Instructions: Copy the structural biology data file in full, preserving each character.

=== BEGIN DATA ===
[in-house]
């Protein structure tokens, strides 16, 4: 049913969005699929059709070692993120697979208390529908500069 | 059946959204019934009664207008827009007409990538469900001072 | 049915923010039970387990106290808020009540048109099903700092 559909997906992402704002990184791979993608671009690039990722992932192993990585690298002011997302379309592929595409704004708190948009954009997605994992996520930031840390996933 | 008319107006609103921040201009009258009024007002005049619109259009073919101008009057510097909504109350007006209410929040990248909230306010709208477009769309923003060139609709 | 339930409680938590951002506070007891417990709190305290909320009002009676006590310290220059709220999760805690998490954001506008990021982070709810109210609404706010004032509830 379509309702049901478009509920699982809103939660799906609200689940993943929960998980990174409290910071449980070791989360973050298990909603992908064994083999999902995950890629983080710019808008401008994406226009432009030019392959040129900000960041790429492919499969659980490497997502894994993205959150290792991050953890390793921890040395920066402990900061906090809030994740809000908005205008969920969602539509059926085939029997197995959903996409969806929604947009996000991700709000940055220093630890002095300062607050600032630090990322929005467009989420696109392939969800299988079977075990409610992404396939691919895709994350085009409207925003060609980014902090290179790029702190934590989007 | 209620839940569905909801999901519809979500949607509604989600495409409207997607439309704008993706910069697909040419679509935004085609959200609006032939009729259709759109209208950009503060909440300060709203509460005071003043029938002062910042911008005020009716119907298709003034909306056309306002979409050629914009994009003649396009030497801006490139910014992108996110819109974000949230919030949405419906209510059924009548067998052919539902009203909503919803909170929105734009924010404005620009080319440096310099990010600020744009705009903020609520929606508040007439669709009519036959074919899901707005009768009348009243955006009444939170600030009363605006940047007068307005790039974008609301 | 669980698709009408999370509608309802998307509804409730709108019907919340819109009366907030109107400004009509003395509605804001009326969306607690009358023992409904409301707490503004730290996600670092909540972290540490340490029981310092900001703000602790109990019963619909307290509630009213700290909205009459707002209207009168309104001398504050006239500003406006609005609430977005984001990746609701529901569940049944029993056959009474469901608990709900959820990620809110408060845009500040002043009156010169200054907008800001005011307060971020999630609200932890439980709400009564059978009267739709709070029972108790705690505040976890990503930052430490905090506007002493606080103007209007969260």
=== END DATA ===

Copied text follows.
[in-house]
């Protein structure tokens, strides 16, 4: 049913969005699929059709070692993120697979208390529908500069 | 059946959204019934009664207008827009007409990538469900001072 | 049915923010039970387990106290808020009540048109099903700092 559909997906992402704002990184791979993608671009690039990722992932192993990585690298002011997302379309592929595409704004708190948009954009997605994992996520930031840390996933 | 008319107006609103921040201009009258009024007002005049619109259009073919101008009057510097909504109350007006209410929040990248909230306010709208477009769309923003060139609709 | 339930409680938590951002506070007891417990709190305290909320009002009676006590310290220059709220999760805690998490954001506008990021982070709810109210609404706010004032509830 379509309702049901478009509920699982809103939660799906609200689940993943929960998980990174409290910071449980070791989360973050298990909603992908064994083999999902995950890629983080710019808008401008994406226009432009030019392959040129900000960041790429492919499969659980490497997502894994993205959150290792991050953890390793921890040395920066402990900061906090809030994740809000908005205008969920969602539509059926085939029997197995959903996409969806929604947009996000991700709000940055220093630890002095300062607050600032630090990322929005467009989420696109392939969800299988079977075990409610992404396939691919895709994350085009409207925003060609980014902090290179790029702190934590989007 | 209620839940569905909801999901519809979500949607509604989600495409409207997607439309704008993706910069697909040419679509935004085609959200609006032939009729259709759109209208950009503060909440300060709203509460005071003043029938002062910042911008005020009716119907298709003034909306056309306002979409050629914009994009003649396009030497801006490139910014992108996110819109974000949230919030949405419906209510059924009548067998052919539902009203909503919803909170929105734009924010404005620009080319440096310099990010600020744009705009903020609520929606508040007439669709009519036959074919899901707005009768009348009243955006009444939170600030009363605006940047007068307005790039974008609301 | 669980698709009408999370509608309802998307509804409730709108019907919340819109009366907030109107400004009509003395509605804001009326969306607690009358023992409904409301707490503004730290996600670092909540972290540490340490029981310092900001703000602790109990019963619909307290509630009213700290909205009459707002209207009168309104001398504050006239500003406006609005609430977005984001990746609701529901569940049944029993056959009474469901608990709900959820990620809110408060845009500040002043009156010169200054907008800001005011307060971020999630609200932890439980709400009564059978009267739709709070029972108790705690505040976890990503930052430490905090506007002493606080103007209007969260």